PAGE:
# Homework Help: Formula help

1. Dec 30, 2004

### Jimsac

Not sure what formula to use to solve this problem
A cylinder of gas at room temperature has a pressure of p1. To what temperature in degrees C would the termperature have to be increased for the pressure to be 1.5p1?

Thank you all for your help

2. Dec 30, 2004

### arildno

Well, what law do you think might be applied here?

3. Dec 30, 2004

### Jimsac

p NT
V

4. Dec 30, 2004

### dextercioby

I'm sorry Arildno,but your question is a little bit vague...
Here's how i'd do it:
a)Do you know what an ideal gas is??
b)Is the gas in your problem ideal ?
c)If so,do you know the thermal state law for an ideal gas??
d)If so,apply it for the 2 states given in your problem,taking into account the fact that the tank/cylinder has constant volume.

Daniel.

5. Dec 30, 2004

### Gokul43201

Staff Emeritus
I don't see how this is a formula. Surely your text covers the gas laws/kinetic theory of gases.

6. Dec 31, 2004

### Ameen Khan Gauzel

Hi there. Well, if you think carefully, you might find the answer logically. Though you might use the formula PV = nRT (for the same gas), it might be more lenthy to arrive at the answer. You should know that the pressure of a gas varies directly with its temperature.

Hence, you might use the formula P = kT, where k is a constant. So, if the know the initial pressure (p1) and final pressure (p2), and on top of that, you know the initial temperature (assume c1), you might substitute in the formula above.

You will get two equations (one relating the initial pressure and temperature, and the other one relating the final temperature and pressure). If you solve these equations simultaneously, you will arrive at the answer. OK.

7. Jan 2, 2005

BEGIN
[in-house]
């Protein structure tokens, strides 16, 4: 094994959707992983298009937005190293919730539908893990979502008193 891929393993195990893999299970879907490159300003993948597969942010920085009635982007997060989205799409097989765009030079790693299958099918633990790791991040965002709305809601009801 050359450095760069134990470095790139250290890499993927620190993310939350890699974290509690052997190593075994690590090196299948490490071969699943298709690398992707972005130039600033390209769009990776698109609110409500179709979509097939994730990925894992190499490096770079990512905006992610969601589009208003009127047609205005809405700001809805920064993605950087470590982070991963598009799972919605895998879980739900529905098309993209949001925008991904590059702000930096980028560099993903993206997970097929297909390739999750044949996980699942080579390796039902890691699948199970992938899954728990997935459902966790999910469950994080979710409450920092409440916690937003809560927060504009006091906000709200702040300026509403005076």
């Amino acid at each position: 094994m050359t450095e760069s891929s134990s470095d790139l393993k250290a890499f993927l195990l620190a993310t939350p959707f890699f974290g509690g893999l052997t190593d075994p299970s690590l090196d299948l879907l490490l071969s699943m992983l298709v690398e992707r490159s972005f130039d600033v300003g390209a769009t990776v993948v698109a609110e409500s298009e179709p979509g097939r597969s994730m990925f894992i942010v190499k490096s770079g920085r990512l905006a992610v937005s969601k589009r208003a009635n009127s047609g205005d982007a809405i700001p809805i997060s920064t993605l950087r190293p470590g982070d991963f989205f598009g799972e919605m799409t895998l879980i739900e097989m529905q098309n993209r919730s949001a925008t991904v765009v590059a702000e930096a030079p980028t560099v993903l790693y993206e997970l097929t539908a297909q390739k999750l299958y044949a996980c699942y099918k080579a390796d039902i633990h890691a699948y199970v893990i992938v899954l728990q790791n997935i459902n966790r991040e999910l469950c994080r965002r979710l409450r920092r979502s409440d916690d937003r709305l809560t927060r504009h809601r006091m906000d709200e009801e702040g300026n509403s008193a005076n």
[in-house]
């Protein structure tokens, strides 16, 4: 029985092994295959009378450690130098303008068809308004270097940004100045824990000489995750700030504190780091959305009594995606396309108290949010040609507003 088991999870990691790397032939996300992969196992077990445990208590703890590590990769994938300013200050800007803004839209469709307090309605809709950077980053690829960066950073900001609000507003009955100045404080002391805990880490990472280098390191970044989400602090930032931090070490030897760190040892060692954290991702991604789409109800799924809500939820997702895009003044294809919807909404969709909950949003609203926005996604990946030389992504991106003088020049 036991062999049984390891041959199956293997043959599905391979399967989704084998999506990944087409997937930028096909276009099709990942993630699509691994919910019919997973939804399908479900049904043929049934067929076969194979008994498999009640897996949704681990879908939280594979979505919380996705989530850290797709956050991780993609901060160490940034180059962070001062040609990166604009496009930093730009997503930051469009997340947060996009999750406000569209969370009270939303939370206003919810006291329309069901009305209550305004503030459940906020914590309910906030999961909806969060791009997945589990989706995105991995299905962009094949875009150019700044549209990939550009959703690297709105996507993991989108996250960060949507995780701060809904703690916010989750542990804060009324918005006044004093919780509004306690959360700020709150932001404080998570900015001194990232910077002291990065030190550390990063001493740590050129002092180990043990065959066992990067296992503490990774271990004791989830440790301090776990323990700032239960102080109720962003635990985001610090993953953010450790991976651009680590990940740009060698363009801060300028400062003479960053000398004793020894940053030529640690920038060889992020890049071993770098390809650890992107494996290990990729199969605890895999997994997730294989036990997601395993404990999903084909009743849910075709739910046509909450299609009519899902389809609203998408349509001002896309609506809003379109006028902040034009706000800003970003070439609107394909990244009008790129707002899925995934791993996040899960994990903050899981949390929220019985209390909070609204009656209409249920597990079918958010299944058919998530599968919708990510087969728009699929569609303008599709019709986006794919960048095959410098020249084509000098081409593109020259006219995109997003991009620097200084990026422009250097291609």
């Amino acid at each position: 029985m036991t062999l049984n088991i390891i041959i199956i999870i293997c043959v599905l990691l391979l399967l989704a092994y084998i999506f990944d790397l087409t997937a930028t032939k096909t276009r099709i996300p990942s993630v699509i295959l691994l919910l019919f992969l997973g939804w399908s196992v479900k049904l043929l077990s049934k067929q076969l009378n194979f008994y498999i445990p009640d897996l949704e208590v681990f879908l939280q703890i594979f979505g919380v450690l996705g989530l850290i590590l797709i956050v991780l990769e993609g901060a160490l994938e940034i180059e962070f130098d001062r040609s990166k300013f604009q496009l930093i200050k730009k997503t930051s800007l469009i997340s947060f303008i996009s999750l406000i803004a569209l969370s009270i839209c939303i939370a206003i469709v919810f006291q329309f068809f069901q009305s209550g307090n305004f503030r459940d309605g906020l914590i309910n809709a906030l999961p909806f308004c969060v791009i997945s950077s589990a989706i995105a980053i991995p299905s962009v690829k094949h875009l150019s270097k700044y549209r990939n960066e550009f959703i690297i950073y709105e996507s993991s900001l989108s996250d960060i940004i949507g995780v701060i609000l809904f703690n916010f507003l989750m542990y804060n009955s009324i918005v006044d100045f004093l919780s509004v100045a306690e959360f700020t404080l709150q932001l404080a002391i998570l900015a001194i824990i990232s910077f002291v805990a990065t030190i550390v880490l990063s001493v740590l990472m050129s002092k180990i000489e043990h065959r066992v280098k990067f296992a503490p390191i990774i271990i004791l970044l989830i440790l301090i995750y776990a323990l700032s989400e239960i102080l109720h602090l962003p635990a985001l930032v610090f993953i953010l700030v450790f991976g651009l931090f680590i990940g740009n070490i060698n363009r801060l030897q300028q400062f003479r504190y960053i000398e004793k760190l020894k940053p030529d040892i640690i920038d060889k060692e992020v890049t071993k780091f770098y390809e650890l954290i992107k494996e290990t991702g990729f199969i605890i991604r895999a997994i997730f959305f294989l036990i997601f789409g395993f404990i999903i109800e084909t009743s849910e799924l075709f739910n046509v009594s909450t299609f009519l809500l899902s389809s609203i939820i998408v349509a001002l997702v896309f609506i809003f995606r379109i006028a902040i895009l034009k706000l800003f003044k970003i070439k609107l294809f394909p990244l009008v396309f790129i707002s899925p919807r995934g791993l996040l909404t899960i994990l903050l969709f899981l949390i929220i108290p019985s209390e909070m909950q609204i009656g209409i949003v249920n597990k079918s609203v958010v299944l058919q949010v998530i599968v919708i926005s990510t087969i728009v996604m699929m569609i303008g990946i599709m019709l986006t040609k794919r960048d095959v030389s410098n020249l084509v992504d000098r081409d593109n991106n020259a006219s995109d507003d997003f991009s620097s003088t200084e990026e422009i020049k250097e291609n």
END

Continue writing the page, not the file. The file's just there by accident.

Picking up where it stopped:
### Jimsac

ok so i know that my intial pressure is room temperature 20degress C It has a pressure of p1. It is increased to 1.5p1.
Do I take the work done by the system + the internal work?

8. Jan 2, 2005

### Q_Goest

The ideal gas law is an equation of state. If certain values are known, you can solve for the others. Determine what variables you know, and what variable you need to solve for.

Note also that since you don't know mass (or moles) you might solve for that, then knowing that the mass (or moles) is the same after the temperature change, solve for pressure.

Work and energy are not needed for this calculation.

9. Jan 3, 2005

### Ameen Khan Gauzel

You don't need to take into account internal energy or work done by the gas Jimsac. All you need to do is to solve these 2 equations: -

but you will need to convert the temperatures in Kelvin, using K = C + 273.15

So, room temperature becomes(initial temperature), c1 = 20 + 273.15 = 293.15 in Celcius

so,

p1 = k(293.15)...........[equation 1]

and,

1.5(p1) = k(T).............[equation 2], T is the final temperature in Kelvin

you can do a division. you can divide equation [2] by [1]

so, [2] / [1] : -

1.5(p1) / (p1) = kT / k(293.15)

p1 and k get cancelled, and you will be left with: -

1.5 = T/293.15

and T = 439.725 Kelvin

and the final temperature is (439.725 - 273.15) Kelvin = 166.575 inCelcius.

You don't need to determine mass or number of moles for this question.